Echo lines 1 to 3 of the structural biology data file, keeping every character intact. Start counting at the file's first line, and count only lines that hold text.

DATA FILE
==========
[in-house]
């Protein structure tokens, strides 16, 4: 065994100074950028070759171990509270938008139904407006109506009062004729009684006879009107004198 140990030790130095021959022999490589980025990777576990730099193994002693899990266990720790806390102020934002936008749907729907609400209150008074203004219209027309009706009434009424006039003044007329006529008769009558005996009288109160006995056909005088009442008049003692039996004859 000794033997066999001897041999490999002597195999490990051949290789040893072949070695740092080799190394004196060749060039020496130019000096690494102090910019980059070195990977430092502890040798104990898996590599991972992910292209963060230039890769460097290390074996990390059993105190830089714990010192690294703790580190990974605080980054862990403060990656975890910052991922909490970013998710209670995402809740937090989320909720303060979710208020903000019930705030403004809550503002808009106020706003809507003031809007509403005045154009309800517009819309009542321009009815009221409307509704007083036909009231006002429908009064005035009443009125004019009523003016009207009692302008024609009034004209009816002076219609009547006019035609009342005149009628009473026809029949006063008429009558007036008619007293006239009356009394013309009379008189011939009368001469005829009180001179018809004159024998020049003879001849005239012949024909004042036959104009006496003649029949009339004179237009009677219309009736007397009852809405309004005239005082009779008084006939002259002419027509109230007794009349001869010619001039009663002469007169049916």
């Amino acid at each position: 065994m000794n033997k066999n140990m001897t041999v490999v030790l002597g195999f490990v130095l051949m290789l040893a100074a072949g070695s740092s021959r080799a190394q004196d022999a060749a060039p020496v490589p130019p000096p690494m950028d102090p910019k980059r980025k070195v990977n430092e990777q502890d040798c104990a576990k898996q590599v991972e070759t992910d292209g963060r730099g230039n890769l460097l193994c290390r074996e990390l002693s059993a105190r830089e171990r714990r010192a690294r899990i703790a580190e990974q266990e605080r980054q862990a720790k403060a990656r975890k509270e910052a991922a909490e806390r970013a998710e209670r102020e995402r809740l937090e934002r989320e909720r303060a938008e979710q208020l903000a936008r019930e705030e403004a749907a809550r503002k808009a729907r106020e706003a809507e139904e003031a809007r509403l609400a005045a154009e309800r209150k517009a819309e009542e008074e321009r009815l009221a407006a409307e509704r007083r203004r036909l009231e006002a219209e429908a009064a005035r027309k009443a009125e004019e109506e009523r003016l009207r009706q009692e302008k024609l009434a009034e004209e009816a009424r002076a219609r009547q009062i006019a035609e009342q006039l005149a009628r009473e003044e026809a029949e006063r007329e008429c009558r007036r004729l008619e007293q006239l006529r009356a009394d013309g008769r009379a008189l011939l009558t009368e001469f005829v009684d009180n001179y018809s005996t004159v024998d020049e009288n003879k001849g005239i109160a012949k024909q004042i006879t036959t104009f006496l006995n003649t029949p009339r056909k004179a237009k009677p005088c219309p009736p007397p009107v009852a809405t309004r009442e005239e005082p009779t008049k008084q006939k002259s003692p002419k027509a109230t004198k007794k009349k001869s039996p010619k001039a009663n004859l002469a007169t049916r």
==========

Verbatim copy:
[in-house]
């Protein structure tokens, strides 16, 4: 065994100074950028070759171990509270938008139904407006109506009062004729009684006879009107004198 140990030790130095021959022999490589980025990777576990730099193994002693899990266990720790806390102020934002936008749907729907609400209150008074203004219209027309009706009434009424006039003044007329006529008769009558005996009288109160006995056909005088009442008049003692039996004859 000794033997066999001897041999490999002597195999490990051949290789040893072949070695740092080799190394004196060749060039020496130019000096690494102090910019980059070195990977430092502890040798104990898996590599991972992910292209963060230039890769460097290390074996990390059993105190830089714990010192690294703790580190990974605080980054862990403060990656975890910052991922909490970013998710209670995402809740937090989320909720303060979710208020903000019930705030403004809550503002808009106020706003809507003031809007509403005045154009309800517009819309009542321009009815009221409307509704007083036909009231006002429908009064005035009443009125004019009523003016009207009692302008024609009034004209009816002076219609009547006019035609009342005149009628009473026809029949006063008429009558007036008619007293006239009356009394013309009379008189011939009368001469005829009180001179018809004159024998020049003879001849005239012949024909004042036959104009006496003649029949009339004179237009009677219309009736007397009852809405309004005239005082009779008084006939002259002419027509109230007794009349001869010619001039009663002469007169049916």
């Amino acid at each position: 065994m000794n033997k066999n140990m001897t041999v490999v030790l002597g195999f490990v130095l051949m290789l040893a100074a072949g070695s740092s021959r080799a190394q004196d022999a060749a060039p020496v490589p130019p000096p690494m950028d102090p910019k980059r980025k070195v990977n430092e990777q502890d040798c104990a576990k898996q590599v991972e070759t992910d292209g963060r730099g230039n890769l460097l193994c290390r074996e990390l002693s059993a105190r830089e171990r714990r010192a690294r899990i703790a580190e990974q266990e605080r980054q862990a720790k403060a990656r975890k509270e910052a991922a909490e806390r970013a998710e209670r102020e995402r809740l937090e934002r989320e909720r303060a938008e979710q208020l903000a936008r019930e705030e403004a749907a809550r503002k808009a729907r106020e706003a809507e139904e003031a809007r509403l609400a005045a154009e309800r209150k517009a819309e009542e008074e321009r009815l009221a407006a409307e509704r007083r203004r036909l009231e006002a219209e429908a009064a005035r027309k009443a009125e004019e109506e009523r003016l009207r009706q009692e302008k024609l009434a009034e004209e009816a009424r002076a219609r009547q009062i006019a035609e009342q006039l005149a009628r009473e003044e026809a029949e006063r007329e008429c009558r007036r004729l008619e007293q006239l006529r009356a009394d013309g008769r009379a008189l011939l009558t009368e001469f005829v009684d009180n001179y018809s005996t004159v024998d020049e009288n003879k001849g005239i109160a012949k024909q004042i006879t036959t104009f006496l006995n003649t029949p009339r056909k004179a237009k009677p005088c219309p009736p007397p009107v009852a809405t309004r009442e005239e005082p009779t008049k008084q006939k002259s003692p002419k027509a109230t004198k007794k009349k001869s039996p010619k001039a009663n004859l002469a007169t049916r």